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Ben Schneiders
June 30, 2009

UNIONS expect a new era in industrial relations and a more conciliatory relationship with employers from tomorrow as they seek to take advantage of new laws that finally consign WorkChoices to history.

ACTU secretary Jeff Lawrence said yesterday unions would seek to “strategically” take advantage of Labor’s Fair Work laws and the improved bargaining rights and protections provided to workers.

He said it was a good day for workers and unions would “exploit” the laws to the maximum.

Their introduction follows a long union-led campaign against WorkChoices that was regarded as an important factor in the election of the Rudd Government.

Mr Lawrence said unions would test important elements of the new laws such as the requirement that parties bargain in good faith.

Companies such as Cochlear, which he said had sought to bypass unions in talks, would be targeted.

Mr Lawrence said the ability of unions to grow would depend on how well they targeted particular industries and employers using the new laws. “New industrial legislation doesn’t mean unions automatically grow.”

Victorian Employers’ Chamber of Commerce and Industry workplace relations head Alex Marriott said smaller businesses were likely to face the biggest challenges from the new laws.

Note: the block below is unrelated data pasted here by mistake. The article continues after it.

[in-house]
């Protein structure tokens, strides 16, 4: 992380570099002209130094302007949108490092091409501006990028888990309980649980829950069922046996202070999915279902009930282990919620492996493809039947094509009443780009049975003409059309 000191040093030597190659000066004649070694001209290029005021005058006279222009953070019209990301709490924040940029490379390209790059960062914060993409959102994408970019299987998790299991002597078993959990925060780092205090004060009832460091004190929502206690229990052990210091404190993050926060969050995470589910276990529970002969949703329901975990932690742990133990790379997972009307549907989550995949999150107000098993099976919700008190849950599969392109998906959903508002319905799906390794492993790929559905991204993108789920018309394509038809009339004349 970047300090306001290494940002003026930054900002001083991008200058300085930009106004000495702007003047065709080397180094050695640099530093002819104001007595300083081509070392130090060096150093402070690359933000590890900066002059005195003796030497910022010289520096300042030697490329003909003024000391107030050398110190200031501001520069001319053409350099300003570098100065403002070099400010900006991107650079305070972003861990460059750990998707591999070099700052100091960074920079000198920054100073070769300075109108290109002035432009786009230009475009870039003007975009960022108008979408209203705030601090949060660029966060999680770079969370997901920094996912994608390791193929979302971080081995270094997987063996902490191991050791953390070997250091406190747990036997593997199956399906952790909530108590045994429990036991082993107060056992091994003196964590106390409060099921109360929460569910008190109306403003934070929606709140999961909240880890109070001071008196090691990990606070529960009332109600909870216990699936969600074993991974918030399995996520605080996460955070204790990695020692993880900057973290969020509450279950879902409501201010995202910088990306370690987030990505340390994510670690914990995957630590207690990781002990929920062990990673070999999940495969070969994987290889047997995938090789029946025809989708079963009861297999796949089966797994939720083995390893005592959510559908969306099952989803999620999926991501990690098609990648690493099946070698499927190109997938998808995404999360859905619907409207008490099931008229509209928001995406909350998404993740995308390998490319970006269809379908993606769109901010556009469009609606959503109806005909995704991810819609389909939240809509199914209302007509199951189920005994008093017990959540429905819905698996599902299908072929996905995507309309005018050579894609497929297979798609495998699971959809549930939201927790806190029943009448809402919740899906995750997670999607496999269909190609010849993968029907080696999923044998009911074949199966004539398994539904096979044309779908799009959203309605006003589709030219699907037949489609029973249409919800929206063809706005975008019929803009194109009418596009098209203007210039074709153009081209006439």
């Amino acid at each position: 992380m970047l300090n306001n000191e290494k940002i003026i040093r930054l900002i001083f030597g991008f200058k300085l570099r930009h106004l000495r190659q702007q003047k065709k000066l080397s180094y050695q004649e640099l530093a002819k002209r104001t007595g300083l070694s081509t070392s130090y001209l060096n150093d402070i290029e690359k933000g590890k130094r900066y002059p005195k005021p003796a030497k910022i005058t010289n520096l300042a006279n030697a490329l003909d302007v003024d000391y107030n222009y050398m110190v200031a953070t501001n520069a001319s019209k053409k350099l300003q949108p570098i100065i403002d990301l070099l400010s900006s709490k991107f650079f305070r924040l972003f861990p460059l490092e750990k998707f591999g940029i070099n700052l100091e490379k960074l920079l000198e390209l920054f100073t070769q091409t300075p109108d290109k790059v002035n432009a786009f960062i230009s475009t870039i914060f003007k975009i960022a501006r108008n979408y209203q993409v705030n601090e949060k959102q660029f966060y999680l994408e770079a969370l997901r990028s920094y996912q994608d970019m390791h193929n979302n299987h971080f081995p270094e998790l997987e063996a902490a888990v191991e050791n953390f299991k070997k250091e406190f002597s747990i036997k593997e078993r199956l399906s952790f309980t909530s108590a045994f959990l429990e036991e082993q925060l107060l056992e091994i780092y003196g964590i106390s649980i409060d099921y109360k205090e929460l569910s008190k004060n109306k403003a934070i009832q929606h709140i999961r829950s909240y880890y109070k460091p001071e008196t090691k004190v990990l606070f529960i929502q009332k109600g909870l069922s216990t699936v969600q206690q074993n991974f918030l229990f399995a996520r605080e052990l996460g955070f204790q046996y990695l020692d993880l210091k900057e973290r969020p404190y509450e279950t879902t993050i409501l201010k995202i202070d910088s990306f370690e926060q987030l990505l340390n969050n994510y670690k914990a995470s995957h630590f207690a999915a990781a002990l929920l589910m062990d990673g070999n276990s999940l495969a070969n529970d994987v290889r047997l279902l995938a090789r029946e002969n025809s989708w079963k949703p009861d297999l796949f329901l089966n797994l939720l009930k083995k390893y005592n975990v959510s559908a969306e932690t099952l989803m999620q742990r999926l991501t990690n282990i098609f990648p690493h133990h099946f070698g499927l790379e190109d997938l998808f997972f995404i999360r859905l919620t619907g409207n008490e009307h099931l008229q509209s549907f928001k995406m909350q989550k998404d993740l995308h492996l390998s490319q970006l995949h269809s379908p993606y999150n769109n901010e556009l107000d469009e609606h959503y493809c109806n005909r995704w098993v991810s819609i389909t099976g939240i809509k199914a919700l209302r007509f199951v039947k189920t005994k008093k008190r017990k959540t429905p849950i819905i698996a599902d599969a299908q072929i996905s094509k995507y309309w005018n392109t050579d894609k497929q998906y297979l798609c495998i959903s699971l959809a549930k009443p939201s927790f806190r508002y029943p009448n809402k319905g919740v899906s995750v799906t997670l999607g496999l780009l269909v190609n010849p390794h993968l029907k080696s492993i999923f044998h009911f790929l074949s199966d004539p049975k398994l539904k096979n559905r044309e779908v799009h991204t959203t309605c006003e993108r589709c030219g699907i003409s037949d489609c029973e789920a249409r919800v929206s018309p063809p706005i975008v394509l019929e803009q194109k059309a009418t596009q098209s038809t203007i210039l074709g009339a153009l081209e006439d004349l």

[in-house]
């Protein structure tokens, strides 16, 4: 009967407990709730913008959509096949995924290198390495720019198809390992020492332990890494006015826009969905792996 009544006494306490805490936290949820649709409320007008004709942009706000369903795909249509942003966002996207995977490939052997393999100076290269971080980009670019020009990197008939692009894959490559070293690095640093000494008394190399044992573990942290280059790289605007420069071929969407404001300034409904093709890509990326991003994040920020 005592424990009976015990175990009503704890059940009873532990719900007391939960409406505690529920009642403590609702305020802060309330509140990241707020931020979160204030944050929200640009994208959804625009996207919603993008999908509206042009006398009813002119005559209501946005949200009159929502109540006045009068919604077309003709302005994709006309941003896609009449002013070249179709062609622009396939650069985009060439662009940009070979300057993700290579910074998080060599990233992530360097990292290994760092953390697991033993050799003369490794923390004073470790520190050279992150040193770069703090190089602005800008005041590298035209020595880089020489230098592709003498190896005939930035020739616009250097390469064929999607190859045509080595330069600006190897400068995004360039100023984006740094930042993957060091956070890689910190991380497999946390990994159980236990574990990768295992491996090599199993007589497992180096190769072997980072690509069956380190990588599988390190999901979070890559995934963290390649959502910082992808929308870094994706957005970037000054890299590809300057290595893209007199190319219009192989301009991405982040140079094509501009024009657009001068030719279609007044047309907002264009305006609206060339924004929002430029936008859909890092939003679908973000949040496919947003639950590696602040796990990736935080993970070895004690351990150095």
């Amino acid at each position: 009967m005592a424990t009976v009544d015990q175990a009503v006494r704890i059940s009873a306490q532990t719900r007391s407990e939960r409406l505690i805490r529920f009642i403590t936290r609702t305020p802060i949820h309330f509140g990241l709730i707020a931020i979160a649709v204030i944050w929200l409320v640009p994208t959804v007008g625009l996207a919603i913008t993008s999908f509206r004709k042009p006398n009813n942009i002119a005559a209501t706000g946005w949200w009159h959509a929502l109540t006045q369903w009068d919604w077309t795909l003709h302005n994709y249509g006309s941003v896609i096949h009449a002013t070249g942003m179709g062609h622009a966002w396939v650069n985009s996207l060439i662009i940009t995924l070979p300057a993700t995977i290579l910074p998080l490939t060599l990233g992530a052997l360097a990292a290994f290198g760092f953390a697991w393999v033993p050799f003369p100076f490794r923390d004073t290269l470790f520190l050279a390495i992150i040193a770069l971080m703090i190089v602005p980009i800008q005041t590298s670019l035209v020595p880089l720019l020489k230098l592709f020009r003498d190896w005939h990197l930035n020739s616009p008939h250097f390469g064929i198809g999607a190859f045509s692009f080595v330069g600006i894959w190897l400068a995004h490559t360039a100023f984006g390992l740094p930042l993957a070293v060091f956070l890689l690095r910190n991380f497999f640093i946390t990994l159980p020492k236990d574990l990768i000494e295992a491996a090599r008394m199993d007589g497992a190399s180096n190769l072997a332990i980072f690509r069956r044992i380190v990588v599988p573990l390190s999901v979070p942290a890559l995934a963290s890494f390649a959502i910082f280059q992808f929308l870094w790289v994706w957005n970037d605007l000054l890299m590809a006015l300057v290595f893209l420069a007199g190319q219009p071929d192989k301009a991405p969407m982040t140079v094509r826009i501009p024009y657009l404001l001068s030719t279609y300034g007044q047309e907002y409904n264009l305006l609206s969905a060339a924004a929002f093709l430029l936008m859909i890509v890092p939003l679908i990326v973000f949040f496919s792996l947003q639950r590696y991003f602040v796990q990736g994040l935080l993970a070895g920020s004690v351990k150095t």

She said the reintroduction of unfair dismissal laws for businesses with fewer than 100 staff would add to pressures and costs for business.

A recent poll conducted for the VECCI found that 70 per cent of respondents agreed with the proposition that “small business employers need the ability to sack workers who are not pulling their weight”.

Construction, Forestry, Mining and Energy Union national secretary John Sutton said the new laws were a step forward in some areas but kept some of the restrictions on unions and bargaining from WorkChoices.

“The Fair Work Act and other pieces of industrial legislation fall short of the trade union movement’s legitimate expectations,” he said.

A government-funded program has offered $12.9 million to employer groups and unions to educate their members about the new laws. Most of the money is allocated to business groups, with about $2.5 million going to the ACTU.

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